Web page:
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Isentia Malaysia Case Study | Electric Vehicle (EV) Conversations in Malaysia’s Social Media Sphere
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How the recent Therapeutic Goods Advertising Code is changing the rules around skincare advertising in Australia.

What has an influencer endorsement or testimonial influenced you to buy lately? Would you have purchased it otherwise? Well, you may see less of this type of advertising in the coming years in Australia. Using Pulsar's recent report on the online conversation on sunscreen and SPF, we can understand how audience intelligence and media monitoring can help organisations direct and target their messaging and operations in response to (for example) significant regulatory changes. 

Last year the Therapeutic Goods Administration announced the release of the new Therapeutic Advertising Code that came into A pivotal reform to the code involves restrictions on testimonials and endorsements of therapeutic goods in advertising, including social media. Influencers were flurrying about how they would continue to promote therapeutic products like sunscreens, skinny teas, collagen powders and the like within Australia. 

The code allows for genuine, unpaid testimonials in advertising. Still, it prohibits influencers from making testimonials or endorsements based on their own experiences due to using a product. They can only stick to communicating the product's aims and purpose as claimed by the product's labelling and instructions. The recommendation must also align with the product's purpose, as the Australian Register of Therapeutic Goods records.

So why is this happening, and how can influencers still operate under these new regulations? The TGA ensures that consumers can trust that recommendations are unbiased without the influence of incentives, including gifts. There is a further requirement for social media influencers to include mandatory statements in their advertisements depending on the type of product and its availability to the public. The TGA also highlighted that they aren't making any unusual changes but are just aligning advertising on new platforms with code that previously targeted more traditional forms of advertising.

The code requires all testimonials that are in breach to have been taken down by July 1st.

But some influencers have not taken to the new regulations well, believing the new rules will hinder a critical source of information for consumers and audiences. Australian sunscreen (Naked Sundays) owner Samantha Brett, told the Sydney Morning Herald Emerald City she believes sunscreen should be exempt from the laws asking, "How else will those who are influenced by social media, particularly Millennials who are most at risk of melanoma, be encouraged to use sunscreen every day."

On August 22nd, Got-to Skincare's founder Zoe Foster Blake posted a statement on Instagram to announce the release of a new SPF 50 sunscreen product and how the code impinges people's sun protection practices and knowledge.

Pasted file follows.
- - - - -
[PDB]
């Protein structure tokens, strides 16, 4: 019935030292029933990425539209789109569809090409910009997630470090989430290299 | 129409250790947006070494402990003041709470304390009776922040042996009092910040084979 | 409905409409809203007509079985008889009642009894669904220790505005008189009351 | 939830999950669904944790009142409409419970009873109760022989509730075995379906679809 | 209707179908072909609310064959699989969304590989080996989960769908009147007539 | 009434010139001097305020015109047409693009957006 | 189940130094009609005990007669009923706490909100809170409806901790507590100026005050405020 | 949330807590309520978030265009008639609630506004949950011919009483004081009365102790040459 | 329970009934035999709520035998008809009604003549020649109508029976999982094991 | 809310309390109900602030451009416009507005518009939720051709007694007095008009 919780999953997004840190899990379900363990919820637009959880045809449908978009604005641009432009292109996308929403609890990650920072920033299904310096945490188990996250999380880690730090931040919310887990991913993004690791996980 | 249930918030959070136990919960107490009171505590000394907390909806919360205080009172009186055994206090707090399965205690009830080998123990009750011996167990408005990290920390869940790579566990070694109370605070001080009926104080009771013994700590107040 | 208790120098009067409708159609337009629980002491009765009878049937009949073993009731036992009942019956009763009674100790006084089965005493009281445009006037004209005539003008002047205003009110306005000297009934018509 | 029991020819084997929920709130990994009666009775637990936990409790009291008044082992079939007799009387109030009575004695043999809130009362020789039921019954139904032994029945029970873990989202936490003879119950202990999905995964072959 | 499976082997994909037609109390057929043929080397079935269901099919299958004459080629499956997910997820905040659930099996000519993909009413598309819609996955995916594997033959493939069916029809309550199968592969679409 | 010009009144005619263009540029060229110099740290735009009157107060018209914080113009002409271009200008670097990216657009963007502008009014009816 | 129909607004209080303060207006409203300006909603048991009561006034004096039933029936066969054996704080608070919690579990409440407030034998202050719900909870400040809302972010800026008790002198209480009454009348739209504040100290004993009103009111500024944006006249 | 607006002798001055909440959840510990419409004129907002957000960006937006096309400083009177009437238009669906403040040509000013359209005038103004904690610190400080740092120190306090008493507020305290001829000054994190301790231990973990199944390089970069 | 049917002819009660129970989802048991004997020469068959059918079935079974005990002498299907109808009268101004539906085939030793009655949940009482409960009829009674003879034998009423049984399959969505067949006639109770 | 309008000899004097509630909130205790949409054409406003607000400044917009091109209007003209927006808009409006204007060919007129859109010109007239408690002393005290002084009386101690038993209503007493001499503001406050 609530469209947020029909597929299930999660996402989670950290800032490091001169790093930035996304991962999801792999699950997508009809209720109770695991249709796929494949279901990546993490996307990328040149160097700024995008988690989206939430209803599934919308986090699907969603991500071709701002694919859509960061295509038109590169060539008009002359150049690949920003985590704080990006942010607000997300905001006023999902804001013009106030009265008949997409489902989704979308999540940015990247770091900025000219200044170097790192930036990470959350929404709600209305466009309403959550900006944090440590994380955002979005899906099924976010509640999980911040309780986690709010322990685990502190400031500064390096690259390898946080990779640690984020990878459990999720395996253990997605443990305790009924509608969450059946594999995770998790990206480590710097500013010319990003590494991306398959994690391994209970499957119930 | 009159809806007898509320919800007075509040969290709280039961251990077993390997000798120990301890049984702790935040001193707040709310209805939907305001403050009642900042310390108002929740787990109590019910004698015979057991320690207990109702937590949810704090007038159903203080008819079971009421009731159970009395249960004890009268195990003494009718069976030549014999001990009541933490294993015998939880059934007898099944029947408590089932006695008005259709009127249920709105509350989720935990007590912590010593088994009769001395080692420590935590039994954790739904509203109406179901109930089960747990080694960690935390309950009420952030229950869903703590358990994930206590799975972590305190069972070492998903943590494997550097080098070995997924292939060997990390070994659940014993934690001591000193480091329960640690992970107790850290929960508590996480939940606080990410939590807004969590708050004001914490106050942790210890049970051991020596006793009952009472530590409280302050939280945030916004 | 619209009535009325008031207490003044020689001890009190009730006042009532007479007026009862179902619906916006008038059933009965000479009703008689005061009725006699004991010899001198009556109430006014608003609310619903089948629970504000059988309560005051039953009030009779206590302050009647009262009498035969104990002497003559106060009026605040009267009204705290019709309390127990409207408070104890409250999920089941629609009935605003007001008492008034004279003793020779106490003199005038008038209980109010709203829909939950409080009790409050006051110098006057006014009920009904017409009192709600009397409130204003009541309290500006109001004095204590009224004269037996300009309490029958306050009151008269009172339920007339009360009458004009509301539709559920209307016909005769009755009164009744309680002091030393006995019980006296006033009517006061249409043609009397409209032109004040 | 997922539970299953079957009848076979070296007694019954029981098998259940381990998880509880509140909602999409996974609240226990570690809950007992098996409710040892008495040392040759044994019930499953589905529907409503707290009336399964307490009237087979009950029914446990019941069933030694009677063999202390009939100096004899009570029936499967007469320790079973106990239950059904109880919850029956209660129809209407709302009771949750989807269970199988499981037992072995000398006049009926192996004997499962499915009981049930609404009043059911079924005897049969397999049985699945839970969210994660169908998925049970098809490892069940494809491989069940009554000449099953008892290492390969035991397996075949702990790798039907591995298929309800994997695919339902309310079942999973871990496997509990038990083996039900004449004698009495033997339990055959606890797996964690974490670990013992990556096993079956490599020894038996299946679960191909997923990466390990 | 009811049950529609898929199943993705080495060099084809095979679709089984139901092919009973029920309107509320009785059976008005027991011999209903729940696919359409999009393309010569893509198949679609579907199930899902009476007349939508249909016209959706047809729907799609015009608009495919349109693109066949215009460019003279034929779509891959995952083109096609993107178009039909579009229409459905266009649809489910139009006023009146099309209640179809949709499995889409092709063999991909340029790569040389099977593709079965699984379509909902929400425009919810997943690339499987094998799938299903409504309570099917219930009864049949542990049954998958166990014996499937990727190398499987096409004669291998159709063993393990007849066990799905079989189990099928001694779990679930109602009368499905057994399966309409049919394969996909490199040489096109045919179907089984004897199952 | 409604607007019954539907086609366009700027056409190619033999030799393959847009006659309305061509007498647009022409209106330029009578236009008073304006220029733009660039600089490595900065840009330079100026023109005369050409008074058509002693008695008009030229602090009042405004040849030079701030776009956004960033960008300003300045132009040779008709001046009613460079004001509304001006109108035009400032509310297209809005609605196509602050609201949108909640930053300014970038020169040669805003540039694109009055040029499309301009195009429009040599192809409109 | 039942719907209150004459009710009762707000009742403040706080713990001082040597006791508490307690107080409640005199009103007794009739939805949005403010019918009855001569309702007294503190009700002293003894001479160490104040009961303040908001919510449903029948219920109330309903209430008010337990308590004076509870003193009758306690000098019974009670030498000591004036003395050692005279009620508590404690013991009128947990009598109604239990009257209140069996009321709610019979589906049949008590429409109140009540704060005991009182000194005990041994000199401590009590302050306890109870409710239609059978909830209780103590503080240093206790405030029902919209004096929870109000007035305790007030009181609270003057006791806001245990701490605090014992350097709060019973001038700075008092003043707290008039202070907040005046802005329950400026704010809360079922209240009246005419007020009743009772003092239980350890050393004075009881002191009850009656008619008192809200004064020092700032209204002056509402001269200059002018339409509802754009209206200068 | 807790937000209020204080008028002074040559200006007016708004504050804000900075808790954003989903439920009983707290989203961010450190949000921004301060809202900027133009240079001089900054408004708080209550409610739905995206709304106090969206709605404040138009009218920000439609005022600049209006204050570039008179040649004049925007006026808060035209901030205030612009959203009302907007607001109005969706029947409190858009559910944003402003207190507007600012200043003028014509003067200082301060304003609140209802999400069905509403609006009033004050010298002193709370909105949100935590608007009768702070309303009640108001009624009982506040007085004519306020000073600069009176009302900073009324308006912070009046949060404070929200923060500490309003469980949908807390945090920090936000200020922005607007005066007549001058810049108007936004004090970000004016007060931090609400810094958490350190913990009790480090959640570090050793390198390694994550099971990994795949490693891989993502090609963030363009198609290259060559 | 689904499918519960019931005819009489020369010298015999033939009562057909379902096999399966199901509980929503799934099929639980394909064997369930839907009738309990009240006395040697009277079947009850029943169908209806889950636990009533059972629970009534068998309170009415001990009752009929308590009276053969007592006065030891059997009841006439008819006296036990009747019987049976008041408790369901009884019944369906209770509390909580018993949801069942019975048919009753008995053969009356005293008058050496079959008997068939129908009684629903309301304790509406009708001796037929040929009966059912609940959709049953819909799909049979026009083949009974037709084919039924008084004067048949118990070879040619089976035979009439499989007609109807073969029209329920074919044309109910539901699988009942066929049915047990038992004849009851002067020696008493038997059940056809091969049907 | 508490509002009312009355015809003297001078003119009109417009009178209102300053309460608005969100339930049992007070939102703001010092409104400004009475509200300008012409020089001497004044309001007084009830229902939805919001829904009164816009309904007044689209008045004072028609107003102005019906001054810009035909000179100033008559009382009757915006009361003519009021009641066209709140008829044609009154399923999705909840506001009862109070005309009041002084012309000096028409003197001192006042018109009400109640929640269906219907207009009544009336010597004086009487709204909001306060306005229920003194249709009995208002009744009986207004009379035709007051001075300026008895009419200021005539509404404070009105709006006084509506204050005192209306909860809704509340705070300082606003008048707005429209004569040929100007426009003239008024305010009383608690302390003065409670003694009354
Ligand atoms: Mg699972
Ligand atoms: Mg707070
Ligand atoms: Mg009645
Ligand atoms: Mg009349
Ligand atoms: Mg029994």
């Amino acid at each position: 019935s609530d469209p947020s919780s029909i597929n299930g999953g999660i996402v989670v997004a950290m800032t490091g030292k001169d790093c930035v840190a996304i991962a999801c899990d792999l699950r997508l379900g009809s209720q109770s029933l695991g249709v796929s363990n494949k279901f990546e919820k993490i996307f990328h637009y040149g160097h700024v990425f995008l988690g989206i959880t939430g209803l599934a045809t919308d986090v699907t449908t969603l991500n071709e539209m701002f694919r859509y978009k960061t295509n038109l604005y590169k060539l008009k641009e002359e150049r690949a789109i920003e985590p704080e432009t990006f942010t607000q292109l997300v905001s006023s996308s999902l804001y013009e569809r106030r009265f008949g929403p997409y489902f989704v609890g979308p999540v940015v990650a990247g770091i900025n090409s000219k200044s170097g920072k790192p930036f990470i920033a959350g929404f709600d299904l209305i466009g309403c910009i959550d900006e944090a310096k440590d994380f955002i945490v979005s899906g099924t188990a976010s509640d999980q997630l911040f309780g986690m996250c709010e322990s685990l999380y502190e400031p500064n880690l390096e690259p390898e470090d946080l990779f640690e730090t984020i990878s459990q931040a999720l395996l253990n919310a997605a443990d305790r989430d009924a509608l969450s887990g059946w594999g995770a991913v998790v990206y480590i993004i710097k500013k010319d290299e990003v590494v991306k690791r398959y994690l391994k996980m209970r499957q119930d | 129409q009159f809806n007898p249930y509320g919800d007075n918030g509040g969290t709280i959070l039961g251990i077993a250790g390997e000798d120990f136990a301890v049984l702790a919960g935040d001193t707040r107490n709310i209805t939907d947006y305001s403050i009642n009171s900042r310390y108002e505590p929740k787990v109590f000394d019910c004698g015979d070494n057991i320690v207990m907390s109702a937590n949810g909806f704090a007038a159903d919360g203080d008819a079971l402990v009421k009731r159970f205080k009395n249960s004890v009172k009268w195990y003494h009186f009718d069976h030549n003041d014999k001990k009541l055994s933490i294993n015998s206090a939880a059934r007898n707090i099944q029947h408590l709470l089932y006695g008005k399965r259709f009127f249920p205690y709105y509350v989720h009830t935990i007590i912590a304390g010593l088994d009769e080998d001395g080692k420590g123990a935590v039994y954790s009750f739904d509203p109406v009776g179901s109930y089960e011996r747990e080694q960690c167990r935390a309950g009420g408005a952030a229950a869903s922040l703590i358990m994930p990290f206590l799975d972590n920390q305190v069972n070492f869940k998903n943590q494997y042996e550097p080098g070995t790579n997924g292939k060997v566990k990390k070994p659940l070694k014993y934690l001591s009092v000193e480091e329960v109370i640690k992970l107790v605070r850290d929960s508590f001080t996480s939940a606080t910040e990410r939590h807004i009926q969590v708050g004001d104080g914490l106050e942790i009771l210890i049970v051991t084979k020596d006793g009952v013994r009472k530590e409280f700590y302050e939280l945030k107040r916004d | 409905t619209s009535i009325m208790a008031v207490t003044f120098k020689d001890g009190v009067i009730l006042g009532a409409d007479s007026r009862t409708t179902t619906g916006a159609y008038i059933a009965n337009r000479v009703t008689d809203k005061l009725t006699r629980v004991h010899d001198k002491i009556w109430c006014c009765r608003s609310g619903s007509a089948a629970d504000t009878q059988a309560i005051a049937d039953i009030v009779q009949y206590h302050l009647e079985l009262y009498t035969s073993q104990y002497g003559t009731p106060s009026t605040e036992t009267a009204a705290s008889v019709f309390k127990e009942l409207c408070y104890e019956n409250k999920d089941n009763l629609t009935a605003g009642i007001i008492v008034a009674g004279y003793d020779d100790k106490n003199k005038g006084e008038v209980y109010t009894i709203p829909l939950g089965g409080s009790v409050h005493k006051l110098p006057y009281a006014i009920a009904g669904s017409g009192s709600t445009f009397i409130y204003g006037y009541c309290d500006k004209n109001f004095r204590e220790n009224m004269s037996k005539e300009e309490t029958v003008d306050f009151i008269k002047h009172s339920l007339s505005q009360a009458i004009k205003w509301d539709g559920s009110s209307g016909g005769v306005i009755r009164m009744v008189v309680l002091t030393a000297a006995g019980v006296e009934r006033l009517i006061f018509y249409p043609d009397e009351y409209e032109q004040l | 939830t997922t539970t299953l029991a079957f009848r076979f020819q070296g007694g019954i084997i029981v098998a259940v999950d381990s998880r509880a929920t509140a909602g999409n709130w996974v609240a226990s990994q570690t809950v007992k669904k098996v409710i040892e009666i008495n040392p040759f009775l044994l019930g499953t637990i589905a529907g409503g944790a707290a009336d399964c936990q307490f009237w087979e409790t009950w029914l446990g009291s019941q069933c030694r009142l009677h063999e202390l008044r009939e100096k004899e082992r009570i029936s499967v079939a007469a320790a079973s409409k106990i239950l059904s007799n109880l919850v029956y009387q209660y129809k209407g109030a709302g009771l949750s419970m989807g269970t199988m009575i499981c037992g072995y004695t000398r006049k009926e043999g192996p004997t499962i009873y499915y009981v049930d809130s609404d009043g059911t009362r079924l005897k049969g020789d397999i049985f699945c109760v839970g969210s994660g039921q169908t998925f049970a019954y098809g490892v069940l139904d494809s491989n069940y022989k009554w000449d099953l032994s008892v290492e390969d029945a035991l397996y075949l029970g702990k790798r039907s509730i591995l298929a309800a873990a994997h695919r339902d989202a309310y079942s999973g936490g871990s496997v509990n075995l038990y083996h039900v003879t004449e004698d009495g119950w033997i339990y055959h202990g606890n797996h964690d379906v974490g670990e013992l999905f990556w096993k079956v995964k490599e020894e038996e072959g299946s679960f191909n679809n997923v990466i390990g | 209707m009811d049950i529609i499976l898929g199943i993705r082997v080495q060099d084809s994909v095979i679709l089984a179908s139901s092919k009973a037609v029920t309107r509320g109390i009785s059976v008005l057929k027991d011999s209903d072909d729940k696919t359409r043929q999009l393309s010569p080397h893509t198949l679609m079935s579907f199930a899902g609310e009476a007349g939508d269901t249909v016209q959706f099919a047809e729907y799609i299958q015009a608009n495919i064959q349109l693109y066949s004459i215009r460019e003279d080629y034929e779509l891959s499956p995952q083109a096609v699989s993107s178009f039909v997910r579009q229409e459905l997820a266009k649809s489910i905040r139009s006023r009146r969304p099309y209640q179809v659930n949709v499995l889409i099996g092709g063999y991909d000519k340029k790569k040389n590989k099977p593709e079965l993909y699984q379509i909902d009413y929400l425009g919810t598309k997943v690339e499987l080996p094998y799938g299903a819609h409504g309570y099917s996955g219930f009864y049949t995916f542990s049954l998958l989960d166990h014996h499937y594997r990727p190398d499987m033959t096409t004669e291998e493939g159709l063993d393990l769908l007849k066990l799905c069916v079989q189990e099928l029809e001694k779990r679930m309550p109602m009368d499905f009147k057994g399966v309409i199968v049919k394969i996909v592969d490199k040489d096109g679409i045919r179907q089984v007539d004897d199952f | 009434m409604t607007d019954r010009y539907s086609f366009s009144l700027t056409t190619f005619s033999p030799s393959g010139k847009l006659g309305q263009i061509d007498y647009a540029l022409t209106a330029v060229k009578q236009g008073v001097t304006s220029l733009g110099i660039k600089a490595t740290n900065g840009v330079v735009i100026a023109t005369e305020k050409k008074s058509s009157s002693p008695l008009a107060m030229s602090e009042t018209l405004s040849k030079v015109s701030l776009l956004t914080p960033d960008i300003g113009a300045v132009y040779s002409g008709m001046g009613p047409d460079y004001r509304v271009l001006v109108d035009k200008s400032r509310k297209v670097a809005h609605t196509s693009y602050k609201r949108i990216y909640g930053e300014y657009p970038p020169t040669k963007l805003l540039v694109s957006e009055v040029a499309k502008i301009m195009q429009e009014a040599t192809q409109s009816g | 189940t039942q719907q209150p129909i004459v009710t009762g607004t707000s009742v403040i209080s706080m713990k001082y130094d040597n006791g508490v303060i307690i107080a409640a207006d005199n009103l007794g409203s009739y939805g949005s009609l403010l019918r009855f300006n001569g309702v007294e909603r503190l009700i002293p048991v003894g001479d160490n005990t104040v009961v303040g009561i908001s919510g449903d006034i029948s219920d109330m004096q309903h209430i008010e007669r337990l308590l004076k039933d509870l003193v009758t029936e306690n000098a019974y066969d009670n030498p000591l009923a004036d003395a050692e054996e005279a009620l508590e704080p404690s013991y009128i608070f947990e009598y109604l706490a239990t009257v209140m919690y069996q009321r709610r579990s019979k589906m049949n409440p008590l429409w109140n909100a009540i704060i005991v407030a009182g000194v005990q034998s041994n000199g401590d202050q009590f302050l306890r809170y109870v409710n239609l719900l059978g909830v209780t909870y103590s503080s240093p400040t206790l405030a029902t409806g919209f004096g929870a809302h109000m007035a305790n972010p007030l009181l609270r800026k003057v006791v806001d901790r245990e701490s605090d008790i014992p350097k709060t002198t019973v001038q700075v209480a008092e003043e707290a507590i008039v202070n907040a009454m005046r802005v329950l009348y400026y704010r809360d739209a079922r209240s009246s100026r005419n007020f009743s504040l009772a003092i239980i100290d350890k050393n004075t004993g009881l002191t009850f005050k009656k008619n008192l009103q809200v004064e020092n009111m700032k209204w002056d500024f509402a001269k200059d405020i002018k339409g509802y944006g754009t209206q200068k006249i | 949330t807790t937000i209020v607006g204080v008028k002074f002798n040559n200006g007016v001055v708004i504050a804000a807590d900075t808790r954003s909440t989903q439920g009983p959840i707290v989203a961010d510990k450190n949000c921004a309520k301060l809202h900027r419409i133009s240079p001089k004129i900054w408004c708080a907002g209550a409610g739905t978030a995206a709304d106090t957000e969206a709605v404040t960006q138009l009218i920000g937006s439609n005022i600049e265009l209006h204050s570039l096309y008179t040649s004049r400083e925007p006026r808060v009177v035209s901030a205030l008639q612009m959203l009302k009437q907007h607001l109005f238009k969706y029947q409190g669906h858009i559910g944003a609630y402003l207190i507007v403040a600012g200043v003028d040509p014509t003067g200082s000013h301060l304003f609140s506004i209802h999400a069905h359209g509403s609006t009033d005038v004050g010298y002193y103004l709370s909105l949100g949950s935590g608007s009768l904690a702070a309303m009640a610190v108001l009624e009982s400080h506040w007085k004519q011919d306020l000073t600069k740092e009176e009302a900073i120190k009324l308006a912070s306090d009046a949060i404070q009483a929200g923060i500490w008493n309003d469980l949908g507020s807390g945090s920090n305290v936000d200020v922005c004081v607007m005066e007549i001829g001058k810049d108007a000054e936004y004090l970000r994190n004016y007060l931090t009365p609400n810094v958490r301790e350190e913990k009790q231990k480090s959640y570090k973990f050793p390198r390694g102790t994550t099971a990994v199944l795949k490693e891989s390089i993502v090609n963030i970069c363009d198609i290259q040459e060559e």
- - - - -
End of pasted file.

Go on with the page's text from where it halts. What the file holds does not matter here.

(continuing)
“I believe elements of the code have the potential to reverse the momentum public health, cancer awareness groups, and skin specialists have been building for years to ensure Australians wear sunscreen daily”.

Foster-Blake goes on to highlight how some still find sunscreen polarising and unappealing. 

“Many consumers still believe sunscreen is gross, thick, greasy. It’s not.”

But are younger demographics, influenced by social media, confused about sunscreen use? Social discussion would say the answer is yes. Where to apply, how many times to reapply and in what settings is wearing sunscreen necessary are some questions people are asking.

Social media conversation around sunscreen is evolving and recorded by Pulsar as a therapeutic good that goes beyond a necessary use case. Sunscreen is feeling the influences of climate change activists and holistic beauty trend-setters tied to long-term health values.

@sethobrien using the recommended amount of sunscreen for the first time #skincare @cerave ♬ original sound - Sethobrien

Promoting sunscreen and daily SPF use on social media has a positive impact on long-term health and beauty maintenance and protection against skin cancers; 51.1% of Australians' reasons for applying sunscreen, as discussed in online conversation, is to protect against skin cancers.

There is still confusion around SPF levels and growing concerns around online conversation promoting misinformation that sunscreen use increases the likelihood of ailments like melanoma, reportedly one of the most common cancers in young adults.

Social media conversation and prolific posting of beauty & wellness-related content frame spaces where skincare brands can find their niche. Brands like Cerave and Supergoop are finding ways to differentiate their branding to appeal to specific communities (meet their communities in the full report). Is this new code holding social media influencers to account for their sway over masses of followers? Or is it taking away a vital information-sharing source? Time will tell if the regulations will significantly impact beauty and wellness influencer marketing in Australia. However, the effects may be taking hold now. If you look up sunscreen and SPF on tiktok, you will notice a decrease in related content since the end of 2021.

Avoid the risk of getting burnt and check the code to ensure you’re not in breach.

Discover the full report

Want to understand how therapeutic goods are driving beauty trends and changing the intersection between health and beauty? Download Pulsar’s report “Applying audience intelligence to Sunscreen”.

Contact Isentia to stay on top of media topics that impact your organisation!

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Blog
Will wellness brands need to rethink how they use and apply influencer marketing?

How the recent Therapeutic Goods Advertising Code is changing the rules around skincare advertising in Australia. What has an influencer endorsement or testimonial influenced you to buy lately? Would you have purchased it otherwise? Well, you may see less of this type of advertising in the coming years in Australia. Using Pulsar’s recent report on the online […]